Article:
We should all be familiar with Sony's custom gallery - Album. It organizes images into groups of thumbnails and sorts them by date. You can change the thumbnails size by pinching.
Unlike previous versions there isn't a homepage that hosts all of your albums, instead you get the same navigation drawer as in app drawer is offering. There you can find all of your online and offline albums.
The gallery can connect to online albums (PlayMemories, Facebook, Picasa, Flickr) and also to other devices on the local network. Maps and Globe albums are also available, which use the geotagging info to sort photos by the location at which they were taken, and faces, which groups photos by the faces of the people in them.
Images can be cropped or rotated directly in the gallery. Quick sharing via Picasa, Email apps, Facebook, Bluetooth or MMS is also enabled.
The Walkman music player is part of the equipment of all recent Xperia smartphones. It features Music Unlimited integration and is not above trying to sell you songs, but you can hide the Music Unlimited stuff.
The Walkman interface is based on a hidden swipe-able menu that sort your music collection by Artist, Albums, Playlists, all songs and even the songs your friends are listening to (but you need to connect the player with your Facebook account). You can pop up the menu the same way you'd do it in the app drawer or the gallery - just swipe from the left edge of the screen.
The Music Unlimited stuff includes ways to discover new music - Charts, New releases and Channels. Those can be hidden individually (same goes for the artist/album/playlist tiles) or you can disable the service altogether.
The Infinite button is available in the Now Playing screen (just tap the album art) - it will help you find the track's video on YouTube, look up info about the artist on Wikipedia and search for lyrics on Google. Gracenote is used here too and it can automatically download information about your tracks and album art.
The Walkman player offers a variety of audio settings - ClearAudio+ option is here, which determines the best audio quality settings depending on the song you're listening to. We liked how it changed the music and carefully accentuated various details.
Dynamic normalizer evens out the differences in volume between tracks, which is great if you've mixed multiple albums from multiple sources.
The Sound enhancements contain yet more settings. There's an equalizer with presets and manual settings (including tweaking Clear Bass). Then there's Surround sound mode, which imitates the Studio, Club or Concert Hall experience.
The Clear stereo mode enhances the perceivable stereo channel separation. Dynamic normalizer minimizes the difference in volume between songs (great if you're playing a shuffled mix).
Speaker settings include Clear Phase, which adjusts the quality, while xLOUD boosts up the internal speaker.
There's also an FM Radio. The app features multiple visualizations and integrates with TrackID to recognize the currently playing song. You can even directly send an "I'm listening to..." post to Facebook.
The video playing app is dubbed Movies and it too has a great custom UI. It's connected to Gracenote, which helps you find additional information about the movies and TVs you have on the phone. It will even download posters for them and for movies, it will download metadata like genre, synopsis, director and cast.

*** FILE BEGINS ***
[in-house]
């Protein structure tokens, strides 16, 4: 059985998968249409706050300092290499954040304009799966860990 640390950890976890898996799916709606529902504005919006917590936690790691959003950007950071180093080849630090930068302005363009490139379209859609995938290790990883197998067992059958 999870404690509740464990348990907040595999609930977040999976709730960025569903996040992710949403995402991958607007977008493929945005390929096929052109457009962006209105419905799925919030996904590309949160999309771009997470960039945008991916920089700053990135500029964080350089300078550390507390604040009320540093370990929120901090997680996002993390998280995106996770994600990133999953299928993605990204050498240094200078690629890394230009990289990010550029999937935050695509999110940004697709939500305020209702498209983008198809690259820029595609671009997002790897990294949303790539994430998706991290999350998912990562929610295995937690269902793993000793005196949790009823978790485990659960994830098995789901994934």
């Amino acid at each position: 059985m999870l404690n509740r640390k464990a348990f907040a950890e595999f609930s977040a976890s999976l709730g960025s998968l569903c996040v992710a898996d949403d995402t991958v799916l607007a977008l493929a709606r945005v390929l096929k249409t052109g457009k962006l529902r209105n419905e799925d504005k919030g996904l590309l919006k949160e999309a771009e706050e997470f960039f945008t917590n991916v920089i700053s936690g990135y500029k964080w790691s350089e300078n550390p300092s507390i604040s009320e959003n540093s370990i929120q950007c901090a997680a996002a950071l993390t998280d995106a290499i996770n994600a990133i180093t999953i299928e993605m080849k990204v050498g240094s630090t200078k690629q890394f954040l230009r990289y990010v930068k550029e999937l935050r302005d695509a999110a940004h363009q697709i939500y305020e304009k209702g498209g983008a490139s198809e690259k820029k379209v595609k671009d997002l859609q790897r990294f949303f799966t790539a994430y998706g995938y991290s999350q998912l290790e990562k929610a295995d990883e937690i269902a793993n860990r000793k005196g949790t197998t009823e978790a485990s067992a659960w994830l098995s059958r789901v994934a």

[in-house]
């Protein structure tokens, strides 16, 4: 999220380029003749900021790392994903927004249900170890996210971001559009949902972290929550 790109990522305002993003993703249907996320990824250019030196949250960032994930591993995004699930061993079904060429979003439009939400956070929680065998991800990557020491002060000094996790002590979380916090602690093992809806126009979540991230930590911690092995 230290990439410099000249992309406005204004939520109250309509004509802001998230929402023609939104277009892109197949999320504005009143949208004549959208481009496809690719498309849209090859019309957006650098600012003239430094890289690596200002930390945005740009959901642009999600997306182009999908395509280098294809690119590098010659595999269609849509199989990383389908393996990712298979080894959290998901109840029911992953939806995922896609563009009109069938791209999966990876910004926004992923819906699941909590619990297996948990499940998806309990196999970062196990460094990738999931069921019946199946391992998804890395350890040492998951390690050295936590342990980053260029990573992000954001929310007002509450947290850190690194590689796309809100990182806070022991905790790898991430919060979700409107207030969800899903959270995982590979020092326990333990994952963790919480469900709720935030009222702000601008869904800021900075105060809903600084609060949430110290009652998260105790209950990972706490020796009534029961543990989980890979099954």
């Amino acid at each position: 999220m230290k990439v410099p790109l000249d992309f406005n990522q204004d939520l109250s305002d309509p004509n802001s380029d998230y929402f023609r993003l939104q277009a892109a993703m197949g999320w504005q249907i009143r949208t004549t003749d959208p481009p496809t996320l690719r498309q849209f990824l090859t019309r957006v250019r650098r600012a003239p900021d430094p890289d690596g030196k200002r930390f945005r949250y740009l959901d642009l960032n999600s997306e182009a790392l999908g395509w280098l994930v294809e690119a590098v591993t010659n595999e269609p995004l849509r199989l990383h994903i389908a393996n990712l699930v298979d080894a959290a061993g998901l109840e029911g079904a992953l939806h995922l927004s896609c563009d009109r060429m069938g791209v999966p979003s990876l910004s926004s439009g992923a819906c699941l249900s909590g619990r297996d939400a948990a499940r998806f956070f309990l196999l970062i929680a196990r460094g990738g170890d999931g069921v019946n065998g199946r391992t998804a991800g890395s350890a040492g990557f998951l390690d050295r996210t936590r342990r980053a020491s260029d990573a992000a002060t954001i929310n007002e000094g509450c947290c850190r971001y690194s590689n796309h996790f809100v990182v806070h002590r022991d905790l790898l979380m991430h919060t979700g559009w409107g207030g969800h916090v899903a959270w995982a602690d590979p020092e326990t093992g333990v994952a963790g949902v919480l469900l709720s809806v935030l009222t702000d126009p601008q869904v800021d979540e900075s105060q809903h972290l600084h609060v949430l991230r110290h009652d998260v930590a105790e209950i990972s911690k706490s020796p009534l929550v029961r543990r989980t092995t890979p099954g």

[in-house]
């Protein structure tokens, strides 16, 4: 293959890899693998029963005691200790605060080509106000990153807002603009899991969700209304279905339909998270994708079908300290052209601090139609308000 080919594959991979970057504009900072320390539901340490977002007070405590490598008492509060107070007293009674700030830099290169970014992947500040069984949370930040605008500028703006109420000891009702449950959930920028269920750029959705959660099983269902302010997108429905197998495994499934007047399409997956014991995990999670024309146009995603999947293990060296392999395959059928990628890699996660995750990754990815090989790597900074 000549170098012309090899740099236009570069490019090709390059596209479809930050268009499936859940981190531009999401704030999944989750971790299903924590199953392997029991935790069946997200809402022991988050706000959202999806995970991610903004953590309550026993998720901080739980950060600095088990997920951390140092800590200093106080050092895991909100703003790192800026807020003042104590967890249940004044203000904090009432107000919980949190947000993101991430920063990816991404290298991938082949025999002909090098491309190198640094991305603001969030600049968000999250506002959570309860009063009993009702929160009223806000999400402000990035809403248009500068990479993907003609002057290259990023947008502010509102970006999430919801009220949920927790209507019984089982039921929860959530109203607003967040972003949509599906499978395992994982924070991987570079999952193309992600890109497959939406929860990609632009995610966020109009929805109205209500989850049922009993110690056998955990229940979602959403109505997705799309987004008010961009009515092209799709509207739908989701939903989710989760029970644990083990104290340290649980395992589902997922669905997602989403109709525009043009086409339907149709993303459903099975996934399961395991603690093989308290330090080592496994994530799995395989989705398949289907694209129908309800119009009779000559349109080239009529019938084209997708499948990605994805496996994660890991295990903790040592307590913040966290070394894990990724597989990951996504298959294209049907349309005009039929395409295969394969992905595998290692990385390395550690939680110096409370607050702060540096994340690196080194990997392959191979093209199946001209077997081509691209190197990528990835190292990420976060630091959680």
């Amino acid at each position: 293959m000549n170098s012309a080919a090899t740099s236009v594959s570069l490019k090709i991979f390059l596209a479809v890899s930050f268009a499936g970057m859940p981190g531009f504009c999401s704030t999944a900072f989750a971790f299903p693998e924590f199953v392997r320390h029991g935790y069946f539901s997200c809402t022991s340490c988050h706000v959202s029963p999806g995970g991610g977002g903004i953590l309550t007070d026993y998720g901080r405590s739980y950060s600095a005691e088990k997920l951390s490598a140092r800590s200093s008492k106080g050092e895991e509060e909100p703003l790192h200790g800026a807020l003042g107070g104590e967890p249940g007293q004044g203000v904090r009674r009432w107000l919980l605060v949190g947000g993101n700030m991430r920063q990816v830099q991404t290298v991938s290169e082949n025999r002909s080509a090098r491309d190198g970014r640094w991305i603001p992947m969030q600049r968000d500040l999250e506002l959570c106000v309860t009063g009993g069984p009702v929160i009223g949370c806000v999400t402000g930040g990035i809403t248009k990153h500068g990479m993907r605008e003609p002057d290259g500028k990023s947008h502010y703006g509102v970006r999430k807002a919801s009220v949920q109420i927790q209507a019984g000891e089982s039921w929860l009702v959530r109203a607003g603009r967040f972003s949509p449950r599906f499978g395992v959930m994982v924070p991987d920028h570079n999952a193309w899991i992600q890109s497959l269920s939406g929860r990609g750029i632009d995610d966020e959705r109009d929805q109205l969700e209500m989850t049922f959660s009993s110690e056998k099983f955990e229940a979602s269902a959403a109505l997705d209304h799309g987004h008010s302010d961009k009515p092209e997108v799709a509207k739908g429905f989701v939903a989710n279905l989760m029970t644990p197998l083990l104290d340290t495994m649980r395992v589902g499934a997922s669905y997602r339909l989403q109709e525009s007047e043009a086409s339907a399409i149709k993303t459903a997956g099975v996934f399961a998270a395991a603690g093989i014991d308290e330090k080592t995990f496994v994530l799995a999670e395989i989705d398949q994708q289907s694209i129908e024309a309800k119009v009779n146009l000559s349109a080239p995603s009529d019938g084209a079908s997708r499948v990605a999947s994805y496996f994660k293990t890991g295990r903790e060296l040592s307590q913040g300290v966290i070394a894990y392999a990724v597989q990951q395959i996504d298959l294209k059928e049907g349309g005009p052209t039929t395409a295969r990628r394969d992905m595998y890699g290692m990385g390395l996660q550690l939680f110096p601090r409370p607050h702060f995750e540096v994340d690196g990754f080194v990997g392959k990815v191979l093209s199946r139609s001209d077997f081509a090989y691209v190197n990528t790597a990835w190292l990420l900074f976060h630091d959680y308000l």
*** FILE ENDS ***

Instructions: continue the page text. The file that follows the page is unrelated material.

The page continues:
Unfortunately, this doesn't work very well for TV shows - it doesn't recognize the S01E02 naming convention and it won't pull info about individual episodes.
The Sony Xperia C3 was able to handle videos up to 1080p resolution. It had issues with the AC-3 audio codec and failed to load sound in videos carrying it but that's mostly normal for smartphones these days. MKV movies went through, but with no sound because of their AC-3 audio codec.
The video player comes with subtitle support by default, the only requirement is both file names (video and subtitles) to be the identical.
The Sony Xperia C3 Dual did fairly well in our audio quality test, demonstrating clean output in the two test scenarios.
As usual we did the first test with the smartphone connected to an active external amplifier and it produced some very good scores. The Xperia C3 Dual showed no weak points to its performance, except for the volume which was below-par.
Plugging in a pair of headphones causes a very moderate spike in the stereo crosstalk and also adds some intermodulation distortion - neither of the problems is too easy to detect unless you have a very well trained ear. The volume levels are once again the main problem with the output - the smartphone will certainly struggle with more demanding headphones.
Then again, if you own such headphones and are willing to pay the price that comes with them you probably aren't shopping in the price bracket that the Xperia C3 Dual inhabits. And within its own competition, the smartphone does pretty well.
And here go the results so you can see for yourselves.
|Test||Frequency response||Noise level||Dynamic range||THD||IMD + Noise||Stereo crosstalk|
|Sony Xperia C3 Dual||+0.02, -0.08||-87.0||88.9||0.0045||0.012||-89.0|
|Sony Xperia C3 Dual (headphones attached)||+0.27, -0.11||-86.9||89.0||0.061||0.204||-62.4|
|Sony Xperia T3||+0.12, -0.03||-89.3||90.5||0.0054||0.012||-85.6|
|Sony Xperia T3 (headphones attached)||+0.02, -0.11||-89.1||90.3||0.121||0.037||-46.5|
|Sony Xperia T2 Ultra||+0.02, -0.08||-90.5||89.4||0.0057||0.014||-92.2|
|Sony Xperia T2 Ultra (headphones attached)||+0.32, -0.21||-90.2||89.0||0.019||0.183||-49.8|
|Nokia Lumia 1320||+0.20, -0.09||-89.1||89.1||0.0095||0.197||-88.6|
|Nokia Lumia 1320 (headphones attached)||+0.21, -0.06||-89.1||89.0||0.115||0.198||-58.5|
Sony Xperia C3 Dual frequency response
You can learn more about the tested parameters and the whole testing process here.
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